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Salsa in Joburg.



Rooftop Salsa Profile

GEEPEE Magazine

Salsa in Joburg

After 15 years of democracy, most South Africans of the idealised “Rainbow Nation” still live largely separate lives, primarily because of economic inequality and the legacy of apartheid residential rules that kept population groups apart for decades. Most of them worship with their kin, many schools are composed of students of mostly of the same hue, and sporting events attract different groups.

People also tend to socialise among their own – going to coloured or Indian parties with no hint of apology. Other groups are welcome at these parties, but the prominent group wants to party to celebrate its cultural and ethnic traditions.

One exception is salsa dancing.

In Johannesburg, salsa is a steadily growing phenomenon that brings together a diverse group of people who otherwise have little in common. In a city that still parties along defined lines of culture and ethnicity, salsa is a common denominator for people who share nothing but their love of the dance.

Around the world, salsa is a small underground phenomenon with fanatical following. Among the general public it may be better known than rave parties or Gothic rock, but not by much.  Yet salsa and its culture have been slowly gaining ground for the past several decades; you can find salsa clubs in any world-class city worth its salt. From London to Dubai, from Miami to Sydney, you can dance with like-minded souls almost every night of the week.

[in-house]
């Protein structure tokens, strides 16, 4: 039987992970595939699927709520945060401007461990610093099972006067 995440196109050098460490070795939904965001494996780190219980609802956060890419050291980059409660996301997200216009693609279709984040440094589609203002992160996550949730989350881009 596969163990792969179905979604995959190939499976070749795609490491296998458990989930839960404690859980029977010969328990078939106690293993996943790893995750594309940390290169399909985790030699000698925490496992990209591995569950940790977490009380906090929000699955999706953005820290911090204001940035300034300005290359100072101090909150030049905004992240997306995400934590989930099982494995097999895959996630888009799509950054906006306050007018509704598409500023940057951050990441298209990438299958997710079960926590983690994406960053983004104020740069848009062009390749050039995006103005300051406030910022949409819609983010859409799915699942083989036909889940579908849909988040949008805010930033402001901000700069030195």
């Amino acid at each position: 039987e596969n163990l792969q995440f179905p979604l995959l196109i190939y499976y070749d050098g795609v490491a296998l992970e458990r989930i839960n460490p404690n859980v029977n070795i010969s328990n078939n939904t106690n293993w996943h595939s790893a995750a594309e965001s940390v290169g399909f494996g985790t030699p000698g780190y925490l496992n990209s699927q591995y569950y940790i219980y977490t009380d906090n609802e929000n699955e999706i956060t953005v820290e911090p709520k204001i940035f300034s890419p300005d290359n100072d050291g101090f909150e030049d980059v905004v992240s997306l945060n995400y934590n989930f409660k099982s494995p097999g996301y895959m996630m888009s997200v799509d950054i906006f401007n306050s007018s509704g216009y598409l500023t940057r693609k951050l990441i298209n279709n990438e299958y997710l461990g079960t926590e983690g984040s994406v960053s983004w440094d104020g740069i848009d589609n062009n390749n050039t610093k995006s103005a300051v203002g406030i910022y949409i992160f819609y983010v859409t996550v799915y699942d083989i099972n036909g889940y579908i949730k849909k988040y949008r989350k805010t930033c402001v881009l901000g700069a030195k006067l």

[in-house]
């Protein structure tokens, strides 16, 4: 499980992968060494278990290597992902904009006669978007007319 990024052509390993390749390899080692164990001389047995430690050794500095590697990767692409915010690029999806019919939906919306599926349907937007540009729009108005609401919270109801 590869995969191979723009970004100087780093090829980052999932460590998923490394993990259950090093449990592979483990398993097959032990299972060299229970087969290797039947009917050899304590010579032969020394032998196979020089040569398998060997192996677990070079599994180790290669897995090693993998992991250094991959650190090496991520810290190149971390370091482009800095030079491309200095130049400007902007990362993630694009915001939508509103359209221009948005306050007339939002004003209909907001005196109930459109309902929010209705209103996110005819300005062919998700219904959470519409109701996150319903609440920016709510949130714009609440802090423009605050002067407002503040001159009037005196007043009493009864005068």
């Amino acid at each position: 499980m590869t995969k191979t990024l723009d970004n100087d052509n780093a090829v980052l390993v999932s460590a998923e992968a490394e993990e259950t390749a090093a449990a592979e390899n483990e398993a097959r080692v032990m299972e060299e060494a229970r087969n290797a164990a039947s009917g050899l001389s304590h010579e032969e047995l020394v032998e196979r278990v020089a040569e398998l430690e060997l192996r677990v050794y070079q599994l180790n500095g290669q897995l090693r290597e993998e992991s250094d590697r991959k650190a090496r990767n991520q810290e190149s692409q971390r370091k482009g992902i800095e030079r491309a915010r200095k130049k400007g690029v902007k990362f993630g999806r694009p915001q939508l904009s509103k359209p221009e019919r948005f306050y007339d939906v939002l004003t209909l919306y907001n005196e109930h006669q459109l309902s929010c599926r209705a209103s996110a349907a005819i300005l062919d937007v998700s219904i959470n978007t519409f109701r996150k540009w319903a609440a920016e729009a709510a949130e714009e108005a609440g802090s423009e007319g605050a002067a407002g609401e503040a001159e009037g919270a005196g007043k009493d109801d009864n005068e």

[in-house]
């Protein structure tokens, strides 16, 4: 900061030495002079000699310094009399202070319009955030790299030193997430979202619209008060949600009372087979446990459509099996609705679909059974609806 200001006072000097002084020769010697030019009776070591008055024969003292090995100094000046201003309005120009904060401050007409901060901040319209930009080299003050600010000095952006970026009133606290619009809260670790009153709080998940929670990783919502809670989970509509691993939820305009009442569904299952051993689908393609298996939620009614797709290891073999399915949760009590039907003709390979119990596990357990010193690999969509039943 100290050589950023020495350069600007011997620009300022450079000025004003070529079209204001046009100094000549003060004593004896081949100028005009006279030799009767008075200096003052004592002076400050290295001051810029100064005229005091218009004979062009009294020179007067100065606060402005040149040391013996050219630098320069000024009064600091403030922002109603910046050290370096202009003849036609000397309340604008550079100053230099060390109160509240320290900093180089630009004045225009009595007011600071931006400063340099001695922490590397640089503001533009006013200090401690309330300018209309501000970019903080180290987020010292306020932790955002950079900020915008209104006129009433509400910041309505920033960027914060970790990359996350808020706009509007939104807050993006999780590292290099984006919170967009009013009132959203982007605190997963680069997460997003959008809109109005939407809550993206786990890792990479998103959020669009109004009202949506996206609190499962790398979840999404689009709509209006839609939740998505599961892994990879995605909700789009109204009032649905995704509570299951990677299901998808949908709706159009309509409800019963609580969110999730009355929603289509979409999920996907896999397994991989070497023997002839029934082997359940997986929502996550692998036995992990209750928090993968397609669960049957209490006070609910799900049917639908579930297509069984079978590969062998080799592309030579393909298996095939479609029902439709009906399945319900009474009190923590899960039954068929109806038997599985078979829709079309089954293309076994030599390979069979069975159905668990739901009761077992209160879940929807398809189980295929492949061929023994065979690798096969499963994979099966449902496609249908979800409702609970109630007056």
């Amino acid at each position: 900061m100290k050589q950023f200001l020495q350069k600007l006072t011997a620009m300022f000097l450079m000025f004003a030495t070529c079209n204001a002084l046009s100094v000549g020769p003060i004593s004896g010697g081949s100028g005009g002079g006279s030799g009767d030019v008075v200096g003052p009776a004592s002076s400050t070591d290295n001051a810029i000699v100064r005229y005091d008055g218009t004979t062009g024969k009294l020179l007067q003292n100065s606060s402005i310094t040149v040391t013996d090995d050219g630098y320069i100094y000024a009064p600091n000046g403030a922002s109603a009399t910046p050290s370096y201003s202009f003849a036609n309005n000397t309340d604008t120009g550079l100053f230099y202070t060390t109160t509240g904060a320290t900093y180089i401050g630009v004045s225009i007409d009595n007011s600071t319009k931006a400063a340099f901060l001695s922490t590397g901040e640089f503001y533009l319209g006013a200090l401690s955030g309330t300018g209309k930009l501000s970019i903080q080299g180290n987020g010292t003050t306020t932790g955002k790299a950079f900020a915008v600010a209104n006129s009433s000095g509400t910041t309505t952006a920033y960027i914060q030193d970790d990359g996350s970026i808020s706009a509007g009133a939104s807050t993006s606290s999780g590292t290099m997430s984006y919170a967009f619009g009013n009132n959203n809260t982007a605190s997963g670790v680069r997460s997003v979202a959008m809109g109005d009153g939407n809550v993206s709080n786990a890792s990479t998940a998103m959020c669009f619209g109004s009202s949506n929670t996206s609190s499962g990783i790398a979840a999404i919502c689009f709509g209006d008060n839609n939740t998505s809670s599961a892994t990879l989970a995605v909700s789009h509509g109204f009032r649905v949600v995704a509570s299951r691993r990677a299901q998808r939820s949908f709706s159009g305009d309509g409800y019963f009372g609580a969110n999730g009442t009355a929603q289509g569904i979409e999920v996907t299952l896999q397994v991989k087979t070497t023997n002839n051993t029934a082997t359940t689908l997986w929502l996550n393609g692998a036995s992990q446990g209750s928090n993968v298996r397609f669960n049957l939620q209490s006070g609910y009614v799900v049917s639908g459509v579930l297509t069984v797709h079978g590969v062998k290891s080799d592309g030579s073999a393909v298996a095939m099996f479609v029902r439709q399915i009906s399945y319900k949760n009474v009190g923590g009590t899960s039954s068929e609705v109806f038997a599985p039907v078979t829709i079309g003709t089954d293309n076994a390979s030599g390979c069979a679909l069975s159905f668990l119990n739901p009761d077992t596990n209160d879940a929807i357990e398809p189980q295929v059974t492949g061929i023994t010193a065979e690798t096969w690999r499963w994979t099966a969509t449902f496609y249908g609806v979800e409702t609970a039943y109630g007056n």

Salsa is a secret and instantaneous passport into an unfamiliar city, where you can walk into a club and start dancing with anyone without hesitation. You don’t even need to speak the local language. Whether in Tokyo or Shanghai, salseros are conversant in the common language of this Latin dance that sprang from the barrios of Cuba, Columbia and the Dominican Republic.

Some might consider salsa a silly, frivolous pastime, especially for those over 35 who still retain the dancing bug. But salsa lovers say that is precisely why they love it. The music seeps into their bones. They hold their heads high. Their chests are puffed out like the front of a Volkswagen. They usually sport a sly smile that seems to shout, “I’m having the time of my life!” Many testify to the therapeutic values of dancing, saying it’s impossible to dance salsa and be depressed at the same time.

In Johannesburg, the salsa scene revolves around five instructors from diverse backgrounds, all with a loyal following.

They include Vincent Moyce, a Zimbabwean who studied salsa in New Zealand, Emmanuel Sowah, who hails from Ghana, Vicky McRose, a white South African who studied in London, Anthony Yates, a white South African who had initially trained in ballroom dancing, and 27-year-old Thabo Molto, a black South African who has been studying dancing since he was 15.

Salsa is so addictive that people who can’t spend 10 minutes on a treadmill at the gym will go for hours on the dance floor.

About  60% or more of salsa students are female, a ratio that is similar around the world. Most women appear to be biologically wired to love salsa. When the music starts playing, they appear almost helpless in their attraction to the beat. Most guys are terrified they will make a fool of themselves on the dance floor and stay clear. But the few brave souls who stick with it become dedicated, invariably sharing their female partners’ addiction.
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